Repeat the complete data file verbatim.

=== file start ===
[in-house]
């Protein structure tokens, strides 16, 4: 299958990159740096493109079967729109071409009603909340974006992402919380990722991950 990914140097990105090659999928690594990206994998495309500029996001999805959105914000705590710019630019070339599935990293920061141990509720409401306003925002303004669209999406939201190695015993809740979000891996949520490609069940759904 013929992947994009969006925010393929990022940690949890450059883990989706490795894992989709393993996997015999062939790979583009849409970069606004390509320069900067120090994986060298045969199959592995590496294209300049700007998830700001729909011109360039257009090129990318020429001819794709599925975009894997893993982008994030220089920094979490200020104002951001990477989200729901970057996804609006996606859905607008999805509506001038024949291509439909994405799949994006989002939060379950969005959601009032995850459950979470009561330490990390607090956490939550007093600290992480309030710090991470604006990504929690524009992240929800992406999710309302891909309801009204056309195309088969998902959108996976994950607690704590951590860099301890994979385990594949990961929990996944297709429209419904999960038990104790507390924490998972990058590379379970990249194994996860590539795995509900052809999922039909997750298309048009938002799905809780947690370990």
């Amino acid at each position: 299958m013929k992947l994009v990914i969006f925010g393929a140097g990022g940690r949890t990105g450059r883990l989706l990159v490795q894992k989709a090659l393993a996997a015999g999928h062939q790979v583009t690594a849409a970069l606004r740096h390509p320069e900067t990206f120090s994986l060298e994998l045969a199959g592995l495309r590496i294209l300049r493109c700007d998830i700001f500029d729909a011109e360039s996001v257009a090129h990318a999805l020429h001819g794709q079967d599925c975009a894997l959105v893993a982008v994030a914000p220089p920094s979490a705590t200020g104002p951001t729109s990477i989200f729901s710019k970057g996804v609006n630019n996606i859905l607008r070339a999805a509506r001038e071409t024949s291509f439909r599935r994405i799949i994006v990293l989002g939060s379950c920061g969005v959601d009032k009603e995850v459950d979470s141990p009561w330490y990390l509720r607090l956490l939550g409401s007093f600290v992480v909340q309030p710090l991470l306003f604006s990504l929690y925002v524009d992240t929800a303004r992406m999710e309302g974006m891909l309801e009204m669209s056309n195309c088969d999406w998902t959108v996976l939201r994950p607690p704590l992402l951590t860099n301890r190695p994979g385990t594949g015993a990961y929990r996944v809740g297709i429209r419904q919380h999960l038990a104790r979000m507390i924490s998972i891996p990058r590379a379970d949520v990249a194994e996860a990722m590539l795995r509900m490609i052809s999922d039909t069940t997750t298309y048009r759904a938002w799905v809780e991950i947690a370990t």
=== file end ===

[in-house]
């Protein structure tokens, strides 16, 4: 299958990159740096493109079967729109071409009603909340974006992402919380990722991950 990914140097990105090659999928690594990206994998495309500029996001999805959105914000705590710019630019070339599935990293920061141990509720409401306003925002303004669209999406939201190695015993809740979000891996949520490609069940759904 013929992947994009969006925010393929990022940690949890450059883990989706490795894992989709393993996997015999062939790979583009849409970069606004390509320069900067120090994986060298045969199959592995590496294209300049700007998830700001729909011109360039257009090129990318020429001819794709599925975009894997893993982008994030220089920094979490200020104002951001990477989200729901970057996804609006996606859905607008999805509506001038024949291509439909994405799949994006989002939060379950969005959601009032995850459950979470009561330490990390607090956490939550007093600290992480309030710090991470604006990504929690524009992240929800992406999710309302891909309801009204056309195309088969998902959108996976994950607690704590951590860099301890994979385990594949990961929990996944297709429209419904999960038990104790507390924490998972990058590379379970990249194994996860590539795995509900052809999922039909997750298309048009938002799905809780947690370990």
């Amino acid at each position: 299958m013929k992947l994009v990914i969006f925010g393929a140097g990022g940690r949890t990105g450059r883990l989706l990159v490795q894992k989709a090659l393993a996997a015999g999928h062939q790979v583009t690594a849409a970069l606004r740096h390509p320069e900067t990206f120090s994986l060298e994998l045969a199959g592995l495309r590496i294209l300049r493109c700007d998830i700001f500029d729909a011109e360039s996001v257009a090129h990318a999805l020429h001819g794709q079967d599925c975009a894997l959105v893993a982008v994030a914000p220089p920094s979490a705590t200020g104002p951001t729109s990477i989200f729901s710019k970057g996804v609006n630019n996606i859905l607008r070339a999805a509506r001038e071409t024949s291509f439909r599935r994405i799949i994006v990293l989002g939060s379950c920061g969005v959601d009032k009603e995850v459950d979470s141990p009561w330490y990390l509720r607090l956490l939550g409401s007093f600290v992480v909340q309030p710090l991470l306003f604006s990504l929690y925002v524009d992240t929800a303004r992406m999710e309302g974006m891909l309801e009204m669209s056309n195309c088969d999406w998902t959108v996976l939201r994950p607690p704590l992402l951590t860099n301890r190695p994979g385990t594949g015993a990961y929990r996944v809740g297709i429209r419904q919380h999960l038990a104790r979000m507390i924490s998972i891996p990058r590379a379970d949520v990249a194994e996860a990722m590539l795995r509900m490609i052809s999922d039909t069940t997750t298309y048009r759904a938002w799905v809780e991950i947690a370990t």